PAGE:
These days, it seems like all anyone talks about is jobs and an ever gloomier economic outlook. It has even become a meme to respond to a question or begin a sentence with an ever-so-ironic, “well, in this economy . . .” Congress is mired in partisan bickering and a clear solution for how to solve the myriad very real problems facing the nation remains hazy. However, there is one sound investment out there that has always been and remains to be a winning combination of economic stimulator, job creator, wallet-fattener, and all around good investment: energy efficiency.
Energy efficiency, while routinely invoked as an easy way to save a few bucks or make your home more comfortable (never mind that energy audits can find life-threatening carbon monoxide leaks or mitigate asthma triggers) also strengthens the economy as a whole by creating demand for small businesses and contractors to provide services. Additionally, retrofits provide immediate and visible savings to the home or business owner, who can then spend those dollars on other goods, thus reinvesting in the local economy. Additionally, every bit of energy we avoid using lessens the pressure on our dwindling non-renewable energy supplies and makes investment in potentially environmentally degrading fracking, foreign oil from hostile countries, or other unsavory options unnecessary. This avoided expenditure also means that harmful chemicals are not released into the atmosphere, hastening climate change. Energy efficiency can also provide a “bridge” between our old energy economy, dependent on coal, oil, and natural gas, and a new energy economy, using renewable energy sources. So why is the public not clamoring for more?
The fact is, the initial investment in building retrofits or high efficiency vehicles can seem dauntingly high and, as any homeowner knows, building improvement projects can be time consuming and frustrating. Plus, the types of building retrofit measures installed are often invisible and may seem not worth it, despite the proven savings. The Energy Information Administration estimates that 41% of total U.S. energy consumption comes from buildings, 22% of which comes from homes. This energy usage is comprised of over 70% of national electricity and 50% of natural gas consumption. This is a huge untapped market energy savings can total 25% (approximately $500 annually) for residential and 50% for commercial properties. One factor holding back large retrofit projects is the tight financial markets, which have made it harder for businesses to get financing and so business owners have shifted their priorities elsewhere.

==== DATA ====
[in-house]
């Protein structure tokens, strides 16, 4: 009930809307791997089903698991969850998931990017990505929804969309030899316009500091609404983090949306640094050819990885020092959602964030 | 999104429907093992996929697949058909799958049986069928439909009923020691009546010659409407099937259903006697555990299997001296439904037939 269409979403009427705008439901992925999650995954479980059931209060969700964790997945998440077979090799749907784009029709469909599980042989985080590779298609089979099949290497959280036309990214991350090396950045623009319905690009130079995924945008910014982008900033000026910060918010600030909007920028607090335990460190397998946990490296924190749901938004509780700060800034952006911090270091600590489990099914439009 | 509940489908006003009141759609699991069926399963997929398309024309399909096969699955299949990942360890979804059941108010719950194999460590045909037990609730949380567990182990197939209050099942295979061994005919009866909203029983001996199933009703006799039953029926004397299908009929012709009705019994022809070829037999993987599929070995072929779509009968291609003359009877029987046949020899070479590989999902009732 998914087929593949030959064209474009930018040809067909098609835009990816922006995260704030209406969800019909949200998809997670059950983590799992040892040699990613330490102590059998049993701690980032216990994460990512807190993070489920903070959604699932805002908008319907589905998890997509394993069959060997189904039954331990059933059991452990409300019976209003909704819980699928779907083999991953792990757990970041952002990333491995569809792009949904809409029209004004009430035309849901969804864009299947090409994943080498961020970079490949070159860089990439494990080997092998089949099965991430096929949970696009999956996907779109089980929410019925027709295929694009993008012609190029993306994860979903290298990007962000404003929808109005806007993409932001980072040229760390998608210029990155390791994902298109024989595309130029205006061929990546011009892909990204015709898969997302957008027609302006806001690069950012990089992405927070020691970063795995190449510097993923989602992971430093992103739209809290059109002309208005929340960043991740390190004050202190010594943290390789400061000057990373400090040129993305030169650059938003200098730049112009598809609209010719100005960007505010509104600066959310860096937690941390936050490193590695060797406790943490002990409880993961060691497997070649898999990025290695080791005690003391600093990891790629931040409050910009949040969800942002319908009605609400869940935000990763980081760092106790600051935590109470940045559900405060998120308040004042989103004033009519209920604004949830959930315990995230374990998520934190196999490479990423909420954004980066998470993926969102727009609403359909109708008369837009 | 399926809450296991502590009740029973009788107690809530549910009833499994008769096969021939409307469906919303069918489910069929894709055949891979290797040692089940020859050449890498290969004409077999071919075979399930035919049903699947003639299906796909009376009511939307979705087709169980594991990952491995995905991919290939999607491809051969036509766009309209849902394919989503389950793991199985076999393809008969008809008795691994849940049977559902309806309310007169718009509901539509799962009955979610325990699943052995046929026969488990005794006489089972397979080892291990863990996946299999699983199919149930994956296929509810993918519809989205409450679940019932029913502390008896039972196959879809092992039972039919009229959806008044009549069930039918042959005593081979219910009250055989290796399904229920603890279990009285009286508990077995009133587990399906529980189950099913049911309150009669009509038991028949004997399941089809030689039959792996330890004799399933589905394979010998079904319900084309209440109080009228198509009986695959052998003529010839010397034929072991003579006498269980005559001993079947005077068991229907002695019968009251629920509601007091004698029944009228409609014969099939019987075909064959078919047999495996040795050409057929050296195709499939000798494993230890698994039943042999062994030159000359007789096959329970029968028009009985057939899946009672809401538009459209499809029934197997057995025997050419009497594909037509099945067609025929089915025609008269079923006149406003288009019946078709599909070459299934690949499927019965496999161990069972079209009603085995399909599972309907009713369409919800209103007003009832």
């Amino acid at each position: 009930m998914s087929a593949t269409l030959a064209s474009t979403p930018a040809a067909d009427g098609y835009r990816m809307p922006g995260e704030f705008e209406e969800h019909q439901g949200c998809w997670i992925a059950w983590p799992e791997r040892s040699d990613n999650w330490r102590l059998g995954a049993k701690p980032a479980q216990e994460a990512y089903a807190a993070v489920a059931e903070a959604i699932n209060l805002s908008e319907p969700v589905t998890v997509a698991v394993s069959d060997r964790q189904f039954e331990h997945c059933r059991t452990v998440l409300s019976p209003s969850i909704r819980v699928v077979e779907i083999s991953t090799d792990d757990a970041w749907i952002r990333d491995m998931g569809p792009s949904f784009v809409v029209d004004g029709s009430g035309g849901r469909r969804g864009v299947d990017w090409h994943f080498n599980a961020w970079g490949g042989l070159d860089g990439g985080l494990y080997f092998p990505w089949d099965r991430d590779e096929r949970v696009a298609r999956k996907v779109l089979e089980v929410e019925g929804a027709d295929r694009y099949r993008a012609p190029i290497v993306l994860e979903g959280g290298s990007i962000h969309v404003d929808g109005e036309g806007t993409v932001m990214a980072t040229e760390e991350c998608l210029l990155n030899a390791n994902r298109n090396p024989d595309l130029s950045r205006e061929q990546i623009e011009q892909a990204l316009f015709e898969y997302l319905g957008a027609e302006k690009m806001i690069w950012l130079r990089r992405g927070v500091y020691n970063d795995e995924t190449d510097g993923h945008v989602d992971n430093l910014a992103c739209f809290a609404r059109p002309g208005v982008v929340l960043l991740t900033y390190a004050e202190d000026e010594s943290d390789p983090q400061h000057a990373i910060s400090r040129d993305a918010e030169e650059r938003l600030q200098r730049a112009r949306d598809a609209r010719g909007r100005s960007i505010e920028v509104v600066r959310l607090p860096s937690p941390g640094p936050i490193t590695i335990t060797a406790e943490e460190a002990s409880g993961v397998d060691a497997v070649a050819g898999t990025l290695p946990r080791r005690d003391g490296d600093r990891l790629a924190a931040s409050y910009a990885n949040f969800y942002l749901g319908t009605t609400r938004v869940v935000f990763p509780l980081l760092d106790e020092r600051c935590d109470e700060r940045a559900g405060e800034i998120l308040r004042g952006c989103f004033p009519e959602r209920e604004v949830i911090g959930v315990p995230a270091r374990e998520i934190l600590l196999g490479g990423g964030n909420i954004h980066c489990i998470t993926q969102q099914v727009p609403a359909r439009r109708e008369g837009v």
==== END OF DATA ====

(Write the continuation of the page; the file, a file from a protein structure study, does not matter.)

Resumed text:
President Obama has demonstrated his continuing support of broader energy efficiency efforts, requesting a 52% increase in energy efficiency for FY2013. While this is a step toward energy independence, much more remains to be done. Efforts to stimulate demand should include a wider array of financing options for home and business owners; tax rebates and credits for the purchase of larger goods, such as energy efficient appliances and high efficiency vehicles; and a clear message that, while an “all-of-the-above” strategy for energy is expedient in the short-term, renewable energy is clearly the sustainable option and energy efficiency provides an important stepping stone on the way to a clean energy future.